Here is an official summary of the changes and shows that the system in policing Triages set up throughout the country already operating s136 pathways.
Many MPs and Lords made various amendments, but one by one these were either defeated or withdrawn, and few amendments were actually made to the House of Commons draft of 2014.
800 years after the Magna Carta, anyone, including a child can be picked up in the street or shops, imprisoned, assessed and medicated, if it appears to a police person he is suffering from a mental disorder and needs care or control.
Anyone can be removed from their own home by force on the say so of any mental health worker employed by private corporations paid £13,000 a week guaranteed public money to ‘stabalise’ and detain him indeterminably.
A very dangerous audacious law, without any very necessary safeguards, that the public won’t know about until it is too late.
And who will remove a person from their ‘place of safety’ where not even deaths are investigated ?
There are no checks on now mainly private mental services and no one can complain or it would appear escape from their hospitals and enforced medication.
Even if a person has been forced out of their home, once out for example in police custody they may be detained for MHA against their will under s136
There is no requirement (anymore) to ‘find’ the person in a place to which the public have access. It’s now just about where the power was used.
Comments on net june 2018
Is it just me or is it a reality that the number of s136’s has rapidly increased since the changes in the law….. and that some people are put onto s136 who really don’t need to be- they would happily have gone to A&E and, in fact, did, but where put on s136. Then there are the people who have no Mental illness (I know the police aren’t mental health experts but…) and yet are placed on s136. It feels like the increase is great…… any figures on this?
When and does s136 detainment even end ?
Hi, a recent dilemma came to my attention, and leads me to ask opinions has to when a S136 comes to an end. P is brought to hospital under S136, is assessed by 2 doctors and an AMHP and a joint medical recommendation for S2 completed. Before the AMHP makes the application P confesses they have taken a substantive overdose that requires urgent medical attention. P is transported to medical hospital under S136 and the standing S136 is extended by the consultant psychiatrist. I questioned the legality of this action, as it is my understanding under S136(2a) that the purpose is to remove to a place of safety where P can be assessed and that when a decision is made to detain P becomes liable to be detained and therefore should have been detained before removal to hospital. One challenge of my hypothesises was Jones: “the person can be detained for the purpose of being examined by a doctor and interviewed by an AMHP in order that suitable arrangements can be made for his treatment or care. It is therefore the case that the detention can continue after the assessment has been completed until such time, within the permitted period, that the necessary arrangements have been put in place. The authority to detain under this section ends immediately if the doctor’s assessment leads her to conclude that the person is not mentally disordered. “… Any thoughts about this?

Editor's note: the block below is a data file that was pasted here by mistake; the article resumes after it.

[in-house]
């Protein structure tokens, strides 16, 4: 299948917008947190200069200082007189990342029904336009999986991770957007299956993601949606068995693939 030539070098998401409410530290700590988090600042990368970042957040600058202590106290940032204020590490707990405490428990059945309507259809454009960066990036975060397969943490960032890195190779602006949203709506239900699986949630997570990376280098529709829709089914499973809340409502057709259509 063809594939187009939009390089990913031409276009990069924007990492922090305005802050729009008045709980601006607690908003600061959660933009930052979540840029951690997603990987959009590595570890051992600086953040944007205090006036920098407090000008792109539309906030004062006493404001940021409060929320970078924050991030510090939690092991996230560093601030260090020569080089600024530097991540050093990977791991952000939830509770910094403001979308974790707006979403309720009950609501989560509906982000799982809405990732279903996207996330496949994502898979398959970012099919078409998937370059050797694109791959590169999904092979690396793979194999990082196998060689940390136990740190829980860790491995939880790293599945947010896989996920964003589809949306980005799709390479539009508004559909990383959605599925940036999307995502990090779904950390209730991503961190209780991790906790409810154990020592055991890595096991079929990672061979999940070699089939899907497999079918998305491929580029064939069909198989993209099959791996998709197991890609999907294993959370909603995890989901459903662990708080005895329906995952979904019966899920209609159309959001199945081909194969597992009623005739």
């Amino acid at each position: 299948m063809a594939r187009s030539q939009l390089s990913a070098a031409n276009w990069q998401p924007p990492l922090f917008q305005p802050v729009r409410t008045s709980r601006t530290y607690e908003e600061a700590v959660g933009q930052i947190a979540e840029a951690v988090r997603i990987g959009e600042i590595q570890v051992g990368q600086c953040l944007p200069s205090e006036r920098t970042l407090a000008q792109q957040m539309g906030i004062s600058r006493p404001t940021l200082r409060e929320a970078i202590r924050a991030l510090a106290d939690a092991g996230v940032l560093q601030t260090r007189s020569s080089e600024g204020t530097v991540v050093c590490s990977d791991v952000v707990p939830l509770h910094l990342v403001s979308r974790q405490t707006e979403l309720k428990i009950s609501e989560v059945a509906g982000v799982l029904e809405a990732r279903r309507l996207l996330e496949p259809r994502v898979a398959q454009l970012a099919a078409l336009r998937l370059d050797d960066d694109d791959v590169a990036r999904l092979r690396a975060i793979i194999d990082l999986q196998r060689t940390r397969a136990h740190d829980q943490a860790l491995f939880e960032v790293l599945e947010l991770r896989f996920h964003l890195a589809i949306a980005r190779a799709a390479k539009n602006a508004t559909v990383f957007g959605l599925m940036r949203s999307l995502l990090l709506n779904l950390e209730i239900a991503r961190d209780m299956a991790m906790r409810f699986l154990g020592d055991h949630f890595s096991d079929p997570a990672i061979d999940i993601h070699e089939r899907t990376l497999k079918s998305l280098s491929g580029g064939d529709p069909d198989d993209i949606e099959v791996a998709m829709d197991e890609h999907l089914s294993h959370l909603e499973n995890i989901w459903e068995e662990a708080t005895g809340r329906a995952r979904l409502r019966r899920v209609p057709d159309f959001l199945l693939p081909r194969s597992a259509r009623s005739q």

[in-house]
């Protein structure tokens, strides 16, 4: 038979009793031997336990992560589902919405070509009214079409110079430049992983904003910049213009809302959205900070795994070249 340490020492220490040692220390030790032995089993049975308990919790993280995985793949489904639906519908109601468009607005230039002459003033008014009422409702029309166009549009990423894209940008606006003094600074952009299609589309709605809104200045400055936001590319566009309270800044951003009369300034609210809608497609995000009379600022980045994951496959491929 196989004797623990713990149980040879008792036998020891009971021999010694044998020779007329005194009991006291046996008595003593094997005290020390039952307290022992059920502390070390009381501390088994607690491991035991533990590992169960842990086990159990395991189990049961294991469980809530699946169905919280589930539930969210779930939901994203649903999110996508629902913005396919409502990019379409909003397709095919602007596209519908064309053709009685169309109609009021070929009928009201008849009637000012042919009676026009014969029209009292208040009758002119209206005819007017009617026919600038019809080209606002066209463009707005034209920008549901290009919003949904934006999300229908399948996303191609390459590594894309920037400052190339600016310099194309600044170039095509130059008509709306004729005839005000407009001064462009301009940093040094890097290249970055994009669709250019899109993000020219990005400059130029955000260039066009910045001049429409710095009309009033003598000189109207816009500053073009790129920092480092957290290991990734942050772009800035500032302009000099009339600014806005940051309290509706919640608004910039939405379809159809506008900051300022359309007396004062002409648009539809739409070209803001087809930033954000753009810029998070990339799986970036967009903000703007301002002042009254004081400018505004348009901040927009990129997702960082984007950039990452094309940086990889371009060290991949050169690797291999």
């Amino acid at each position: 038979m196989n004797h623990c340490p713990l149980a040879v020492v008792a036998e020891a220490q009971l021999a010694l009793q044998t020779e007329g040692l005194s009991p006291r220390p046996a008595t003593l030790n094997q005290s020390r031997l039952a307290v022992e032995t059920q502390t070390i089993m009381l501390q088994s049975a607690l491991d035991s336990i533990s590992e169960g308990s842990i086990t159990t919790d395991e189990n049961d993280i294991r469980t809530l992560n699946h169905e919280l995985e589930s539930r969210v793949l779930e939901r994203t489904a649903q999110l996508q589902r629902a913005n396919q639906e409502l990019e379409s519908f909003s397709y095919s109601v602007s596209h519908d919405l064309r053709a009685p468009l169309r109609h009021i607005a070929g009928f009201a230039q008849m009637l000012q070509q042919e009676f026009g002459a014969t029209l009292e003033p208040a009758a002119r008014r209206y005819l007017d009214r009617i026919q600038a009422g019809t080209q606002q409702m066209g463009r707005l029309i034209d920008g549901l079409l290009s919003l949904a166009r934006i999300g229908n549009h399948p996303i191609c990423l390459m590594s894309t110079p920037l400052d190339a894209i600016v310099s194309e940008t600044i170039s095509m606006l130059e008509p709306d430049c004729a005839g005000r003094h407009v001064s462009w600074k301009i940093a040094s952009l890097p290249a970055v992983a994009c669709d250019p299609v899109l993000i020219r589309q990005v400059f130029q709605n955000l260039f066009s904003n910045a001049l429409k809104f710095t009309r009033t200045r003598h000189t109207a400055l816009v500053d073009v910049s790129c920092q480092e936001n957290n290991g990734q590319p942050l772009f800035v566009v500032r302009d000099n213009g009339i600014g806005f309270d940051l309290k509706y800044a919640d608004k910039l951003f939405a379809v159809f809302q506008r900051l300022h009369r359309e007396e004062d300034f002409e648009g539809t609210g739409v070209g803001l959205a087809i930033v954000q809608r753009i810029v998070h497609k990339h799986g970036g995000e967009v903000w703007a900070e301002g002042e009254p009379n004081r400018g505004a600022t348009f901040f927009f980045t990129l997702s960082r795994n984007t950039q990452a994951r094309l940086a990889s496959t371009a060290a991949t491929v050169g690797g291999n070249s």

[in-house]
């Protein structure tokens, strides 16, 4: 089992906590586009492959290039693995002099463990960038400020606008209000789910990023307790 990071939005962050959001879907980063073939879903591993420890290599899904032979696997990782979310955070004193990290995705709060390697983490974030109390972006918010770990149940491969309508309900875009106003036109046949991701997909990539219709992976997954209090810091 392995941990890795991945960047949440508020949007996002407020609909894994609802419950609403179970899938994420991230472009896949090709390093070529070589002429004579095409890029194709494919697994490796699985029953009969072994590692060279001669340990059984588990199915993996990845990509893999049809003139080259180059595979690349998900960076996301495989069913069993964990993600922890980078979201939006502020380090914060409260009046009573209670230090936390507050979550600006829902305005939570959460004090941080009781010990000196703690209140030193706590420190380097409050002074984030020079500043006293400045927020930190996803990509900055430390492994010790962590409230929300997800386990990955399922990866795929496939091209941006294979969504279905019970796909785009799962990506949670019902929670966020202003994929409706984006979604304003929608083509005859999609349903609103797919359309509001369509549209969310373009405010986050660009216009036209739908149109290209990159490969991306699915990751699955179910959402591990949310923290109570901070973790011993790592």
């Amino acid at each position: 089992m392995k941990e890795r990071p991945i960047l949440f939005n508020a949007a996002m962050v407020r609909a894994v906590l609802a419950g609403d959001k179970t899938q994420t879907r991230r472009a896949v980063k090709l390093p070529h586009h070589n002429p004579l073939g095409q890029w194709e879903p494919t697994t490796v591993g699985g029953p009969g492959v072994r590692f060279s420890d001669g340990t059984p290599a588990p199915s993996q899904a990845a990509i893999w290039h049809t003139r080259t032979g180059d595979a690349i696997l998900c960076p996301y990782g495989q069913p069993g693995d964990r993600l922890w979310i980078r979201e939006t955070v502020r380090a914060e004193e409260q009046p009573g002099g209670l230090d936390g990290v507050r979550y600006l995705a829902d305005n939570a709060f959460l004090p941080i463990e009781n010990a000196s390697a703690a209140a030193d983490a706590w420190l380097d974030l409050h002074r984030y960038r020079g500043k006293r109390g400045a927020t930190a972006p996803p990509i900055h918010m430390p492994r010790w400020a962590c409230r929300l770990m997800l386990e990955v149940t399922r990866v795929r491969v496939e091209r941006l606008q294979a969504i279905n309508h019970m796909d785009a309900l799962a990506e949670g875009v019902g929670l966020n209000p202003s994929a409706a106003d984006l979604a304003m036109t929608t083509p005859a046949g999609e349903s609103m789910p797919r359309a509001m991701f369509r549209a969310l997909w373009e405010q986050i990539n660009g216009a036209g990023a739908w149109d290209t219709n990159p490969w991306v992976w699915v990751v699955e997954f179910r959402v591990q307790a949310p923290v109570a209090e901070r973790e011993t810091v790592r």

Recent comment on 136 april 2019
I notice when the police started using s136 in police custody on people who had originally been arrested for an offence but who were due to be diverted under the MHA after being ‘sectioned’ that a large number of AMHPs were writing in to police forces or giving feedback that you can’t use s136 after the assessment because s136(2) makes it clear that the purpose of s136 itself is to remove ‘for assessment AND arrangements’.
It was interestigng to be patronised out of various discussions arising from this point when I gave a hypothetical situation that looked remarkably to this one, as evidence of why AMHPs would be screaming for s136 after assessment if the circumstances suited them to call for it — it’s nice to see this thread vindicating the point I made but it’s still interesting how legal answers to legal questions often change depending on whether the implication of the answer in some people’s professionals interests or not.
Sorry, folks – I’ll admit to being fairly furious about the overall situation and how my colleagues are drawn in to this and often blamed when it goes wrong.
It’s compromising public safety in my view as well and it can’t continue.